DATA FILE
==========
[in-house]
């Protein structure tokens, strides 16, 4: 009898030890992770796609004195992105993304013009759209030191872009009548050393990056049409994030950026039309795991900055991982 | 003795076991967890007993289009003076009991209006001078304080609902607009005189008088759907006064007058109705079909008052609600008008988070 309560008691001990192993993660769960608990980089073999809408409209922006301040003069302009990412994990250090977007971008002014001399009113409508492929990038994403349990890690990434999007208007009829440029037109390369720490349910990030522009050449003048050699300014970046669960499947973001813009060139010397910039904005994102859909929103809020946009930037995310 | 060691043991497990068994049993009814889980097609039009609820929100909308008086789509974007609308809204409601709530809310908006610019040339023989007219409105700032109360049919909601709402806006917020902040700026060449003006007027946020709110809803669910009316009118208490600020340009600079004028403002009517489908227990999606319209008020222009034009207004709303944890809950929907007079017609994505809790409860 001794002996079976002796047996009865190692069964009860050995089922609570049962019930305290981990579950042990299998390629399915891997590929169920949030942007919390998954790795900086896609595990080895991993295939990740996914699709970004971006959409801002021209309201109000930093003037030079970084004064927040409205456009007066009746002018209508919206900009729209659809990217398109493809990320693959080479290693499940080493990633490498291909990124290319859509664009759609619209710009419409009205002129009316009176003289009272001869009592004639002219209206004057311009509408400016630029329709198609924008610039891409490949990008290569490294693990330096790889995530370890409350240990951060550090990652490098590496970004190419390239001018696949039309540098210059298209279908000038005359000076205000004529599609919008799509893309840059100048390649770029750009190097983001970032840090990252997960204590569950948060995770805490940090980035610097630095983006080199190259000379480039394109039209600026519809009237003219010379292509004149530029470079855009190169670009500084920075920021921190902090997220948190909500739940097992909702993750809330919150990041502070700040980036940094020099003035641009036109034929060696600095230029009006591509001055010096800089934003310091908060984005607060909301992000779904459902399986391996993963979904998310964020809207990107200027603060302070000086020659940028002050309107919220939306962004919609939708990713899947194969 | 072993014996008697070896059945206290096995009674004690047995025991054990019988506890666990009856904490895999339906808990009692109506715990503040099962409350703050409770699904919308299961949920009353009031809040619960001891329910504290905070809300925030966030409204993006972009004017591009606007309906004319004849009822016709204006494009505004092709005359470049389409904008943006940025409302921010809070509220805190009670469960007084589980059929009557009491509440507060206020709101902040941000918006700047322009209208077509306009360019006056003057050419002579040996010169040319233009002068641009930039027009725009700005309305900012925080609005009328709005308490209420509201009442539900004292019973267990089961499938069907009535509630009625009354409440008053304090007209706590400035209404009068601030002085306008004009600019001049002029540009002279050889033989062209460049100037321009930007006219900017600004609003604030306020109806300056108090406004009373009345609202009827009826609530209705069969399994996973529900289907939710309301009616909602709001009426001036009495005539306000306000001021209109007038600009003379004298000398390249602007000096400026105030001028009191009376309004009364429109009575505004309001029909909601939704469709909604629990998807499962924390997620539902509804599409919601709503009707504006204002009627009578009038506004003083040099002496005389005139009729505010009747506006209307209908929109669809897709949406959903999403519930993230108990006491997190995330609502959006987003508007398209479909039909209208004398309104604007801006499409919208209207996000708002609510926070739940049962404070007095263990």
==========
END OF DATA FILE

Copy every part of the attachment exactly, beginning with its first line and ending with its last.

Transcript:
[in-house]
């Protein structure tokens, strides 16, 4: 009898030890992770796609004195992105993304013009759209030191872009009548050393990056049409994030950026039309795991900055991982 | 003795076991967890007993289009003076009991209006001078304080609902607009005189008088759907006064007058109705079909008052609600008008988070 309560008691001990192993993660769960608990980089073999809408409209922006301040003069302009990412994990250090977007971008002014001399009113409508492929990038994403349990890690990434999007208007009829440029037109390369720490349910990030522009050449003048050699300014970046669960499947973001813009060139010397910039904005994102859909929103809020946009930037995310 | 060691043991497990068994049993009814889980097609039009609820929100909308008086789509974007609308809204409601709530809310908006610019040339023989007219409105700032109360049919909601709402806006917020902040700026060449003006007027946020709110809803669910009316009118208490600020340009600079004028403002009517489908227990999606319209008020222009034009207004709303944890809950929907007079017609994505809790409860 001794002996079976002796047996009865190692069964009860050995089922609570049962019930305290981990579950042990299998390629399915891997590929169920949030942007919390998954790795900086896609595990080895991993295939990740996914699709970004971006959409801002021209309201109000930093003037030079970084004064927040409205456009007066009746002018209508919206900009729209659809990217398109493809990320693959080479290693499940080493990633490498291909990124290319859509664009759609619209710009419409009205002129009316009176003289009272001869009592004639002219209206004057311009509408400016630029329709198609924008610039891409490949990008290569490294693990330096790889995530370890409350240990951060550090990652490098590496970004190419390239001018696949039309540098210059298209279908000038005359000076205000004529599609919008799509893309840059100048390649770029750009190097983001970032840090990252997960204590569950948060995770805490940090980035610097630095983006080199190259000379480039394109039209600026519809009237003219010379292509004149530029470079855009190169670009500084920075920021921190902090997220948190909500739940097992909702993750809330919150990041502070700040980036940094020099003035641009036109034929060696600095230029009006591509001055010096800089934003310091908060984005607060909301992000779904459902399986391996993963979904998310964020809207990107200027603060302070000086020659940028002050309107919220939306962004919609939708990713899947194969 | 072993014996008697070896059945206290096995009674004690047995025991054990019988506890666990009856904490895999339906808990009692109506715990503040099962409350703050409770699904919308299961949920009353009031809040619960001891329910504290905070809300925030966030409204993006972009004017591009606007309906004319004849009822016709204006494009505004092709005359470049389409904008943006940025409302921010809070509220805190009670469960007084589980059929009557009491509440507060206020709101902040941000918006700047322009209208077509306009360019006056003057050419002579040996010169040319233009002068641009930039027009725009700005309305900012925080609005009328709005308490209420509201009442539900004292019973267990089961499938069907009535509630009625009354409440008053304090007209706590400035209404009068601030002085306008004009600019001049002029540009002279050889033989062209460049100037321009930007006219900017600004609003604030306020109806300056108090406004009373009345609202009827009826609530209705069969399994996973529900289907939710309301009616909602709001009426001036009495005539306000306000001021209109007038600009003379004298000398390249602007000096400026105030001028009191009376309004009364429109009575505004309001029909909601939704469709909604629990998807499962924390997620539902509804599409919601709503009707504006204002009627009578009038506004003083040099002496005389005139009729505010009747506006209307209908929109669809897709949406959903999403519930993230108990006491997190995330609502959006987003508007398209479909039909209208004398309104604007801006499409919208209207996000708002609510926070739940049962404070007095263990």